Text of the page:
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Longtime dairy farmer sees bright future amid challenges

Don Mackinson (right) checks on cows with his grandchildren (left to right) Eli and Ava Faber, at the family’s historic dairy near Pontiac. (Photo by Daniel Grant)



Don Mackinson, owner/operator of Mackinson Dairy near Pontiac, probably doesn’t care if he’s described as a glass-half-full or glass-half-empty kind of guy.

As long as the glass contains milk, he’s pretty happy about the situation either way.

Mackinson, president of the Illinois Milk Producers Association (IMPA), discussed the rich history of his family farm and outlook for the dairy industry as it celebrates June Dairy Month.

“Overall, prices like just about everything else (in commodity agriculture) have come down,” Mackinson said. “But milk production is still up.

“However, with the warmer weather, we’ll probably see a drop (in milk output). The cows like cooler weather better than they like hot weather. So, we make sure to keep the cows cool and comfortable.”

Mackinson farms with his wife, Rita, brother, Roy, son Matt – who runs the operation, and daughter, Mary Faber. Mary’s husband, Jesse Faber, is the ag teacher at Pontiac High School while Matt’s wife, Amy, works as a nurse at the local hospital.

The Mackinsons use a sprinkler system and fans to keep their herd comfortable. They milk about 140 cows two times per day.

All the milk from the historic dairy, founded near the end of the Civil War in 1865, goes to Prairie Farms Dairy.

Isaac Mackinson (right) looks up to his grandpa, Don Mackinson, literally and figuratively on the family’s Livingston County dairy farm. (Photo by Daniel Grant)

“We started shipping milk to Prairie Farms in the late-1960s,” Mackinson said. “Dad saw a good market back then.”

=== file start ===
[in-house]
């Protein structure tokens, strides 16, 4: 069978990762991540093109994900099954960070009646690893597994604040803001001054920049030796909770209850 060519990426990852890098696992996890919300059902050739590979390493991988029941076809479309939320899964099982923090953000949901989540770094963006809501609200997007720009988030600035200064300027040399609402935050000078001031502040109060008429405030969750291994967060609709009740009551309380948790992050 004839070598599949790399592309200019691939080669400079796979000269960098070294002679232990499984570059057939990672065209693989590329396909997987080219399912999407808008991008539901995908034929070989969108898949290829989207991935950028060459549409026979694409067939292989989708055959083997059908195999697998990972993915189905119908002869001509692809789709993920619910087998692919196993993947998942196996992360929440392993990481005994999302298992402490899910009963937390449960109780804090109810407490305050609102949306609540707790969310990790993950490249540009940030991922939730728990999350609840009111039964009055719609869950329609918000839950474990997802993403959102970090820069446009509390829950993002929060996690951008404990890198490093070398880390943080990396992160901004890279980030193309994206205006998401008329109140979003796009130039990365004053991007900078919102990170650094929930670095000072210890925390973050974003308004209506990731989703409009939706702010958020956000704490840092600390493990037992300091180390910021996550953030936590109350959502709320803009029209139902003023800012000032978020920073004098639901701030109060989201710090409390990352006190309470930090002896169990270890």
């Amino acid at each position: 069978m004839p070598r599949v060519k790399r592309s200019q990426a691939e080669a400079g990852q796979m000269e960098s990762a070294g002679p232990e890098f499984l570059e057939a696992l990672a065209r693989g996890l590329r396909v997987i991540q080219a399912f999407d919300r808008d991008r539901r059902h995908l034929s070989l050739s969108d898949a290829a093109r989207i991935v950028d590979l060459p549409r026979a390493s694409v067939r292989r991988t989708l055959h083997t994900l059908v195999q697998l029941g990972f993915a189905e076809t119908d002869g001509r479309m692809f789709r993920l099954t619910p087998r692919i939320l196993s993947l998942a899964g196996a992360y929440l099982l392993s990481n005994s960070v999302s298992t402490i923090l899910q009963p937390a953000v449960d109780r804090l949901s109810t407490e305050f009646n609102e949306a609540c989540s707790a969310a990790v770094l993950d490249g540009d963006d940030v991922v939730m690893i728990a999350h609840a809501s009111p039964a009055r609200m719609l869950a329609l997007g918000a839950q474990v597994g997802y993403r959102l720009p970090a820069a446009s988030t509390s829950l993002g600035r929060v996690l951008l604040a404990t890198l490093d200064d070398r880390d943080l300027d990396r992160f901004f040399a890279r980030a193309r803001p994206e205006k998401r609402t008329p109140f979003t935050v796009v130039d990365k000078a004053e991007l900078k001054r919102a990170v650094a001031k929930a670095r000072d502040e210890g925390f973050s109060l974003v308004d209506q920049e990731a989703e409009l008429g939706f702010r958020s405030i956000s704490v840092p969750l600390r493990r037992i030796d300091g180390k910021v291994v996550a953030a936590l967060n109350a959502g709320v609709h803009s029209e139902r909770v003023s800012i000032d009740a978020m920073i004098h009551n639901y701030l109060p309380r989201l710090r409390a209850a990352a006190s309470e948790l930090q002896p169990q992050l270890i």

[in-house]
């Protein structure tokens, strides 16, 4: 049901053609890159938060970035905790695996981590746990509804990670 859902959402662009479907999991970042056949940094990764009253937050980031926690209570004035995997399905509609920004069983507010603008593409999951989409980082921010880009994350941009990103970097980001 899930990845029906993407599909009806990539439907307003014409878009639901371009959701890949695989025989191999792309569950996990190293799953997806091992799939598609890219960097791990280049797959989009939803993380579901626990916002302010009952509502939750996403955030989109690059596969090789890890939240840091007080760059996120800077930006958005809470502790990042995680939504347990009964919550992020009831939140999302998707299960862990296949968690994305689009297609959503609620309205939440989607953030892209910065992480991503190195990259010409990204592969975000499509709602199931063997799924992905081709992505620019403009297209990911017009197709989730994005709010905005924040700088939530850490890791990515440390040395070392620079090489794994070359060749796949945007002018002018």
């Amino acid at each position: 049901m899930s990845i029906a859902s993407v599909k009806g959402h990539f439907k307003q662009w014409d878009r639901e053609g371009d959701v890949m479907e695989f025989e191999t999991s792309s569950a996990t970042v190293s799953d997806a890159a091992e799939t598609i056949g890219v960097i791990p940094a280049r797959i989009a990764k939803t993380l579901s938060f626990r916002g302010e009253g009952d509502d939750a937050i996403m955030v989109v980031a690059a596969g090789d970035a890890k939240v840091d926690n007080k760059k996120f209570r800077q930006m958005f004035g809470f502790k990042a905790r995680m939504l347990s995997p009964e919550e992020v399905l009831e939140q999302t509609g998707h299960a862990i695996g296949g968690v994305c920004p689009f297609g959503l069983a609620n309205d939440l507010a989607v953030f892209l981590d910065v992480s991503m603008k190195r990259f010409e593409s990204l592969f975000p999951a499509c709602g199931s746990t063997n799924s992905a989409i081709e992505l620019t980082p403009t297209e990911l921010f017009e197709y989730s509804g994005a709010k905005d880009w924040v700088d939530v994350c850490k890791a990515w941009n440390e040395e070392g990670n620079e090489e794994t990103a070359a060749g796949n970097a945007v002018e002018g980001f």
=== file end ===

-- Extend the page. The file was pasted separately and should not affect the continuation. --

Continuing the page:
The milk market has tanked a bit this year. USDA’s latest price estimates of $17.75 per hundredweight for Class III milk, $18.30 for Class IV and $20.50 for all milk are down between $4.21 and $6.17 compared to last year.

“Like other livestock industries, dairy producers are in a bit of a tight spot,” said Tasha Bunting, IMPA manager. “Milk prices are definitely trending down and putting pressure on our producers. It’s definitely recognized in the number of dairies we’ve seen exiting the industry and the number of cows on farms continues to decline as well.”

The number of dairy cows in Illinois slipped from 84,000 in 2021 to 79,000 as of Jan. 1, 2023, according to the National Agricultural Statistics Service.

“There’s five of us (dairies) left here in Livingston County,” Mackinson said. “When you look at the number of farms, it’s dropped to around 400 herds (statewide) now, but our production and everything else is staying around the same.”

The Mackinsons maximize their milk production with top genetics, by producing their own feed and through the use of technology to track herd health and output.

They also produce enough corn and soybeans to not only meet their herd’s feed needs, but to also sell commercially to diversify their operation.

As for his role as the IMPA leader, Mackinson said it’s all about building relationships to promote milk.

“We’re trying to keep people aware of what we’re doing with checkoff money (to invest in the industry) and of what a great product we have,” he said.

Mackinson, who has been farming for nearly 50 years, said he still enjoys operating a dairy, despite the long hours. And he’s really looking forward to seeing the next generation take over.

“A job isn’t work if you’re having fun,” he said.

The Mackinsons have six grandchildren, Isaac, Brooke, Evan and Cameron Mackinson and Ava and Eli Faber.

“I’ve got six grandkids within two miles,” Mackinson said. “The four oldest would probably be here (at the dairy) 24/7 if it wasn’t for school and other activities. The two younger ones aren’t quite old enough yet.”

And they’re all quickly learning about dairy farming.

“Isaac (9-years-old) knows more of the cows’ names without looking at their tags than I do,” Mackinson added with a glimmer. “I’m proud of that.”

Statewide, here is a look at the top five counties with the most milk cows as of Jan. 1, 2023.

  1. Clinton, 11,500
  2. Stephenson, 10,400
  3. Washington, 6,200
  4. Jo Daviess, 4,000
  5. McLean, 3,900.

This story was distributed through a cooperative project between Illinois Farm Bureau and the Illinois Press Association. For more food and farming news, visit


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